8. Man, that really sucks. With my stomach hernia, I get severe nausea, but can't throw up, and no baby. It's awesome!

  9. Sorry to hear, Amber. I hope you get answers soon and start feeling better! xo

    • admin

      Thank you, Shannon. I do, too. (So glad to see your face again! I hope that means you are back to blogging!)

  10. I love how open and straight-forward you are, Amber. I think you do a real service to other people by being honest and matter-of-fact about your situation, especially discussing depression – an illness so many people suffer from in isolation. And I too have fallen prey to internet diagnoses. I was terrible when I was pregnant. Since I rarely slept, I stayed up at night and researched EVERY SINGLE SYMPTOM until I found the worst possible case scenario…which was never actually the case.

    • admin

      Thanks, Peryl. I think pregnancy is the worst time to symptom search. Every possible thing that can go wrong often has symptoms that mirror regular pregnancy things. Not so cool for a high strung pregnant woman (like me).

  11. Just another possible diagnosis to throw in the mix: My brother has had all of those symptoms (the nausea even leads to severe vomiting) and the culprit is: elevated anxiety. He doesn't have ovaries, though, so if the cyst thing doesn't pan out, you might want to look into anxiety.

    Hope you feel better soon.

    • admin

      Thank you for this, Steph! Ironically, before I even saw this comment, I had already set up an appointment with my doctor for this exact reason. Anxiety and depression do weird things to people's bodies.

  12. At least your healthcare professional is going to follow up and try to figure it out. My issues seem to never resolve and the response I get is "that's just the way it is". Uh, okay.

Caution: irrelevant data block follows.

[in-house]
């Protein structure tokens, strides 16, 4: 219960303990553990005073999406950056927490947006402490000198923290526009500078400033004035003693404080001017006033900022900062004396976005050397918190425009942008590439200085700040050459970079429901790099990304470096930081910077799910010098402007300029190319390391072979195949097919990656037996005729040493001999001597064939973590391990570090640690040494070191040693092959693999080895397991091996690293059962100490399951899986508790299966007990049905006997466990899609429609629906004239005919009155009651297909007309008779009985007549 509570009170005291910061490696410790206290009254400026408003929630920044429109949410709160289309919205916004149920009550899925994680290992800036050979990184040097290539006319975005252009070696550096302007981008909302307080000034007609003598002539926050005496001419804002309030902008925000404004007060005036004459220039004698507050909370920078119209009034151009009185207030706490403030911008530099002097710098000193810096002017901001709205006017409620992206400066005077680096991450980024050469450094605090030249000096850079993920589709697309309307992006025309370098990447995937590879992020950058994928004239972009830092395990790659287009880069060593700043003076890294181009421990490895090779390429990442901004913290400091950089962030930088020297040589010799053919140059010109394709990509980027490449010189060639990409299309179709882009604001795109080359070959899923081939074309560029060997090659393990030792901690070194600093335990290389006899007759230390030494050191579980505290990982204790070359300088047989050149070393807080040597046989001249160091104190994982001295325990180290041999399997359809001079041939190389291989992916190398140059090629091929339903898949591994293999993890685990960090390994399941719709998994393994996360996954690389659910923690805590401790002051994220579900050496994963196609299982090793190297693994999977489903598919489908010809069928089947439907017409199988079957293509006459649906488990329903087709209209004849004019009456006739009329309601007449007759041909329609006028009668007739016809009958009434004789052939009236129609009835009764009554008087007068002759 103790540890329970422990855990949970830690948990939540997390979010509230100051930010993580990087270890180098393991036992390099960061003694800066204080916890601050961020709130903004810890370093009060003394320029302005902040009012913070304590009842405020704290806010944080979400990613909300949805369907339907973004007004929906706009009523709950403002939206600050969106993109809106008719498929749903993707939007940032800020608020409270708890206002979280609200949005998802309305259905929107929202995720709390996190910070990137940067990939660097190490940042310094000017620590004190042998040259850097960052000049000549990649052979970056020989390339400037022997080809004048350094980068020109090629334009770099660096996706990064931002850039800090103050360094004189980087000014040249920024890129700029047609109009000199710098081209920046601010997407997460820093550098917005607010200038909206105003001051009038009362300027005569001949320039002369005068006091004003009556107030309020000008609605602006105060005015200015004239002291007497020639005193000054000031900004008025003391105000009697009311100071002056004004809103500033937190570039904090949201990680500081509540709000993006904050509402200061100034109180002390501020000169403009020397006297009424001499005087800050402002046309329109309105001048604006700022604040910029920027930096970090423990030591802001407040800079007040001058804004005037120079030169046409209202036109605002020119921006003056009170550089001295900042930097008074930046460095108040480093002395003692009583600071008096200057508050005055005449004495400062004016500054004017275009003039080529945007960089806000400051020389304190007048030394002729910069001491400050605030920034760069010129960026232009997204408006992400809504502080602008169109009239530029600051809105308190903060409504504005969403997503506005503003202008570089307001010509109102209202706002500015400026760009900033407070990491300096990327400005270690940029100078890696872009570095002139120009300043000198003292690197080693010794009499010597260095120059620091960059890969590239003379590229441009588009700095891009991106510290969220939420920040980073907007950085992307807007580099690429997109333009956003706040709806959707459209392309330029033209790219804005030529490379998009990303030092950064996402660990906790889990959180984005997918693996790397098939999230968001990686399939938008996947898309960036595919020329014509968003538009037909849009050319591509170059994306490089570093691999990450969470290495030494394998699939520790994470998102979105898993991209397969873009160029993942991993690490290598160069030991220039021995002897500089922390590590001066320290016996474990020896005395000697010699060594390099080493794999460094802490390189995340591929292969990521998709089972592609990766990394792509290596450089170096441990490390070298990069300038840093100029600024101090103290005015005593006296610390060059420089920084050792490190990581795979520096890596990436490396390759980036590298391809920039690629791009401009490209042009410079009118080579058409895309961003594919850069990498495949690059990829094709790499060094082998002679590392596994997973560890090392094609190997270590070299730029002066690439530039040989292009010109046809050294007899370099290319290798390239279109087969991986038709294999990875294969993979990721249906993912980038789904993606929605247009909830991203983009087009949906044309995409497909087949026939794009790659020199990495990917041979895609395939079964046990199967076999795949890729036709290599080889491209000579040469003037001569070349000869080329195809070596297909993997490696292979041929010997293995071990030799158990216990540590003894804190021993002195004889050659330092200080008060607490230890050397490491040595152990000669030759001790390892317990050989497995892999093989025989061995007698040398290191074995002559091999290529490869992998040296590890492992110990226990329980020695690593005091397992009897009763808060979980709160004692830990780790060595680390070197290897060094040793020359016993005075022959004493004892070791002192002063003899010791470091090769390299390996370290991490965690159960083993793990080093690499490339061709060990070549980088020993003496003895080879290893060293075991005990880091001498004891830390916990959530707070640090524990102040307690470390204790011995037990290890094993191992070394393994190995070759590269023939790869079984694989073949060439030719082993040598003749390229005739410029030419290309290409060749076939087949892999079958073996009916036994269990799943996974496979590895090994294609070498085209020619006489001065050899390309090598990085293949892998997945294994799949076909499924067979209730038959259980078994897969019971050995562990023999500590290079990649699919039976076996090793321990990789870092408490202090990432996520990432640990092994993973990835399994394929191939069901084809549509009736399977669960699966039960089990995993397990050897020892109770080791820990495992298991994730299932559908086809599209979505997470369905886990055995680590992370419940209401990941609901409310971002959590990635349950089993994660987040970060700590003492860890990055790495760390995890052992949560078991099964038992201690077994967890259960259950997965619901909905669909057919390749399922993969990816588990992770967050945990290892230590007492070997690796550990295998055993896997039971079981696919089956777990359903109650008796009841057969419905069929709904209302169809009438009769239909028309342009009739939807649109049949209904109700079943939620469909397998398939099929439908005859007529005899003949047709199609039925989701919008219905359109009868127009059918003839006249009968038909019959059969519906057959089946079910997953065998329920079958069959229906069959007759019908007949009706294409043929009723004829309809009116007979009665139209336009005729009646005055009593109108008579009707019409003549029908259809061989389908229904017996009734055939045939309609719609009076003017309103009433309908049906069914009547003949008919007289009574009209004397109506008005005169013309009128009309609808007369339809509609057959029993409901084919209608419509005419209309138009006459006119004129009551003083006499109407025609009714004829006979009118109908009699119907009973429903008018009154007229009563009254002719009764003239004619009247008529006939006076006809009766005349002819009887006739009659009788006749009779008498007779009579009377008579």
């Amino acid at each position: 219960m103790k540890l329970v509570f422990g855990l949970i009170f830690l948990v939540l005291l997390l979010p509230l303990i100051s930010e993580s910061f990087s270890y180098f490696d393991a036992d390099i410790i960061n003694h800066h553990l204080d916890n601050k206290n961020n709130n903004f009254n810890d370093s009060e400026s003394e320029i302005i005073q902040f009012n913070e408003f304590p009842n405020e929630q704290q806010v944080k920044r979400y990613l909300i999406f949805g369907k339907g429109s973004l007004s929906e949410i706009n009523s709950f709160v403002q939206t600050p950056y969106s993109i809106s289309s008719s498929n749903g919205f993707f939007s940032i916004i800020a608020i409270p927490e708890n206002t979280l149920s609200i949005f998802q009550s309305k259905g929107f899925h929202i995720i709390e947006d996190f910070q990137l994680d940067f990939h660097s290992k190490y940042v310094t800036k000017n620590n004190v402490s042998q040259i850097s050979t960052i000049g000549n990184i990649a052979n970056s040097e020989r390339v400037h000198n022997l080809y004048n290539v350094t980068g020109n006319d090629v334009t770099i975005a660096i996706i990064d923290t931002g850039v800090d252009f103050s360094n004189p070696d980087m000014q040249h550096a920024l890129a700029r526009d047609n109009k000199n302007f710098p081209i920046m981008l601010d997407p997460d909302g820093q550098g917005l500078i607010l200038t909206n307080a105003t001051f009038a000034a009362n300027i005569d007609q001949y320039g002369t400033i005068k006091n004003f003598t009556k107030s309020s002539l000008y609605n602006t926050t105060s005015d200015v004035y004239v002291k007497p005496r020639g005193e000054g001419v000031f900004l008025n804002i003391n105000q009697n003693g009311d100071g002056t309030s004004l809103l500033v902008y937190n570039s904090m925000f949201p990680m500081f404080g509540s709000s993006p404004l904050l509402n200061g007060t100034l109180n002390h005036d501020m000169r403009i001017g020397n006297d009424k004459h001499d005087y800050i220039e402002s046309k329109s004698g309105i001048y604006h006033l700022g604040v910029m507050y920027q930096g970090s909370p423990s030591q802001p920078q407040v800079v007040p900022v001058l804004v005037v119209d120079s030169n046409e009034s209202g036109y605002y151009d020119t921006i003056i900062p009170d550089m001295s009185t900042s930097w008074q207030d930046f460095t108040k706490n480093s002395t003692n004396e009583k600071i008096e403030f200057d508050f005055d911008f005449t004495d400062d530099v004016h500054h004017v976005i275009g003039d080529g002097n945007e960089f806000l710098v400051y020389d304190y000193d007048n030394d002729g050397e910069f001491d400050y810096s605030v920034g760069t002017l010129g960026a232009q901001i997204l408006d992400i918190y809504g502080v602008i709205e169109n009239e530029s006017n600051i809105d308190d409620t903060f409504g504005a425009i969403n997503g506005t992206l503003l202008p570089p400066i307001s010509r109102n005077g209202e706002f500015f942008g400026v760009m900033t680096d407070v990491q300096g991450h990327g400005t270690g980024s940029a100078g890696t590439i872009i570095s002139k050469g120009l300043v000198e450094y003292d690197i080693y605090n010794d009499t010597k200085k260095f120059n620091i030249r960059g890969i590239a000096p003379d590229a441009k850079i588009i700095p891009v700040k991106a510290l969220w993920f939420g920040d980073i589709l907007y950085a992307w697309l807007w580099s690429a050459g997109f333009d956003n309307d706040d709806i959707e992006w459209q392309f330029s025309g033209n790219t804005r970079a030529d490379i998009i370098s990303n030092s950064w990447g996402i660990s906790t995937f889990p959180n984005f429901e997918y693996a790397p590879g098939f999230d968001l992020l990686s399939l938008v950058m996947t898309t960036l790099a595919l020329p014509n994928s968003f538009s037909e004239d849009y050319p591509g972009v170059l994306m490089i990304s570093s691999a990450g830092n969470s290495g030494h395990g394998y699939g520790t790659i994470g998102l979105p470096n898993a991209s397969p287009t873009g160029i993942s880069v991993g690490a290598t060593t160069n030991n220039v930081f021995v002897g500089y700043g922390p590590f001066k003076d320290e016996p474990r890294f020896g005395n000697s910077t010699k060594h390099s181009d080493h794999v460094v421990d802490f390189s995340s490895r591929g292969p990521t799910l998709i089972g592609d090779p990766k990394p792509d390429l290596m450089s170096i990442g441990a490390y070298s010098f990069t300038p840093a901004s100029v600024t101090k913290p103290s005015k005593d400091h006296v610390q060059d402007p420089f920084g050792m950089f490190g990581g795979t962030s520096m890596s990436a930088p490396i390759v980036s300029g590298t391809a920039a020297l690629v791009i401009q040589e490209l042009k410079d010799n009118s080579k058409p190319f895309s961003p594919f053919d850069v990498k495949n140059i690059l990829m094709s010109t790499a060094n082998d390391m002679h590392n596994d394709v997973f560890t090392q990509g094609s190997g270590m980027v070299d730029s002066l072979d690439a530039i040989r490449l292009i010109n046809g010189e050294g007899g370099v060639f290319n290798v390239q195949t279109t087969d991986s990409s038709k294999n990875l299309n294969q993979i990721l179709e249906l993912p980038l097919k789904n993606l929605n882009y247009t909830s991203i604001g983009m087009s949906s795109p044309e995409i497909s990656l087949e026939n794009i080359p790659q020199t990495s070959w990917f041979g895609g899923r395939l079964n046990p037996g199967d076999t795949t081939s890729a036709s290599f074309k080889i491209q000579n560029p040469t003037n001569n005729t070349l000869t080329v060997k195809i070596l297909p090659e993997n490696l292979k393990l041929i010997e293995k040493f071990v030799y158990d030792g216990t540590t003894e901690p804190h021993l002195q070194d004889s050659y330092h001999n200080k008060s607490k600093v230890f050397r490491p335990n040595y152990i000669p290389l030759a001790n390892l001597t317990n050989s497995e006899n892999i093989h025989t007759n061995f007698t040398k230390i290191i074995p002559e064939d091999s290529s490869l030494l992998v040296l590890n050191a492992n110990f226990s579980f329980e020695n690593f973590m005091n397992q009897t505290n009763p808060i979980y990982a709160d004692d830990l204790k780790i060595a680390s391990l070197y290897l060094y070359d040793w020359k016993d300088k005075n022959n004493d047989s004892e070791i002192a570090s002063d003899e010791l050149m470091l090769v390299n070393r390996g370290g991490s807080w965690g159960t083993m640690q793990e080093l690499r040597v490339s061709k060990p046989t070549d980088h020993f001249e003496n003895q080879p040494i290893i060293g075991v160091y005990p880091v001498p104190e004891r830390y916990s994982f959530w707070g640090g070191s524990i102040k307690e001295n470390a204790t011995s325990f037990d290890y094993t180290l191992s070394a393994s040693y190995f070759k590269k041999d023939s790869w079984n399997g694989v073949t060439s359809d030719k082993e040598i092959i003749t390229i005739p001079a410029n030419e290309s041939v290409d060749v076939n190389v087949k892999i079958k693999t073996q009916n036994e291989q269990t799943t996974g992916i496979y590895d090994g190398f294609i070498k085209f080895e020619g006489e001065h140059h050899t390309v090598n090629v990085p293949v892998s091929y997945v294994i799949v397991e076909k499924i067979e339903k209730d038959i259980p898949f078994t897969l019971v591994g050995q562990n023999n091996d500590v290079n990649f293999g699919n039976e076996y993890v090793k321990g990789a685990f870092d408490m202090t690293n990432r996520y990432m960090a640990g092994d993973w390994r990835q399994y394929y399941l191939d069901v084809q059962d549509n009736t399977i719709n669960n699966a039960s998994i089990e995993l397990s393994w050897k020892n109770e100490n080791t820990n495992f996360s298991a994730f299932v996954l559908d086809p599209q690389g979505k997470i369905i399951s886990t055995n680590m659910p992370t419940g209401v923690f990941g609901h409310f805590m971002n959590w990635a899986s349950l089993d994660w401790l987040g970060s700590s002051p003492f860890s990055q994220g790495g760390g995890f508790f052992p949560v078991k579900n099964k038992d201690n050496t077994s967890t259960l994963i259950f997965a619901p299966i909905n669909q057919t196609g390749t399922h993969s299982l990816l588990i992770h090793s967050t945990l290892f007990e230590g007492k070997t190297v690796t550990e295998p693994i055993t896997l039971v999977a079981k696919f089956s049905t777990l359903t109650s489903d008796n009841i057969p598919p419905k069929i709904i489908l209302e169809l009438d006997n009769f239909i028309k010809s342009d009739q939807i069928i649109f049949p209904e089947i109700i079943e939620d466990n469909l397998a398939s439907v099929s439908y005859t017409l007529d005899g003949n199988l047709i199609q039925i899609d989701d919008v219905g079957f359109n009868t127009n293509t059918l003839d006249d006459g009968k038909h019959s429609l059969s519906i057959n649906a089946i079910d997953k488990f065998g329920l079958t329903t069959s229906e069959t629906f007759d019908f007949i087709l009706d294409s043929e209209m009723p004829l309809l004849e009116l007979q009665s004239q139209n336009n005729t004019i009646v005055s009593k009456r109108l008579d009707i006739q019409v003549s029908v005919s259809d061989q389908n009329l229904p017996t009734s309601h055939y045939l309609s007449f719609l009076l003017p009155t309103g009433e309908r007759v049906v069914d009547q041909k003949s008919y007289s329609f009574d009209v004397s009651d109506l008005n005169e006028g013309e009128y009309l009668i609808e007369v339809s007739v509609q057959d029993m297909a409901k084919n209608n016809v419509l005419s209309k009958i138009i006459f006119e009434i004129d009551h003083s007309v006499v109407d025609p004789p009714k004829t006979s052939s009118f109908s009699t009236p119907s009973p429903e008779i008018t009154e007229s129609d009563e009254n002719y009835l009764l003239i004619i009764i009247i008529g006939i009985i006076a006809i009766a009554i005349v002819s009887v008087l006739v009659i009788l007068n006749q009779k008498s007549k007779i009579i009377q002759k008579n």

Seriously though – hope you get to the bottom of this and feel back to yourself soon.


    • admin

      You are right, Cathy, I am lucky with my current healthcare provider. (Incidentally, she is a nurse practitioner and treats our whole family.) I am sorry that your issues aren't resolved and are casually ignored. That is so hard.

      Thank you for your support. I do appreciate it!

  13. I hope that your on your way to some answers Amber. It certainly sucks being in the process of things. Sometimes I just want the shortcut to the answer. Sending positive vibes your way. xoxo

    • admin

      Thank you, Rebecca! Amazingly, I feel better (emotionally) after putting these words on this page. Words do have healing powers!

  14. When I go online for a diagnosis, I always have cancer. Until my doctor examines me and talks me down from the ledge, so to speak. It's great fun. But it's also a cycle: feel bad, become convinced I have cancer, see doctor, feel relief, feel bad again, become convinced … So I can really empathize with the cycle you're caught in. I wish you answers and relief soon!

    • admin

      Luckily, my doctor reassured me several times that I do not have a major illness. I'm actually feeling more positive in finding an answer based on some other symptoms I've been having lately. Relief should be on it's way!

  15. Oi, you poor girl! That's a lot to have on your plate, and you are so right that Wikipedia is no replacement for a healthcare provider. BUT, educating yourself is always a good thing, yes? Way to be proactive about your own health!

    • admin

      Ben and I both tend to avoid going to the doctors because we don't want to be bothersome. I suppose that's why we accepted Wikipedia's answer in the first place! Still, I am glad my nurse practitioner is awesome enough to help me be proactive.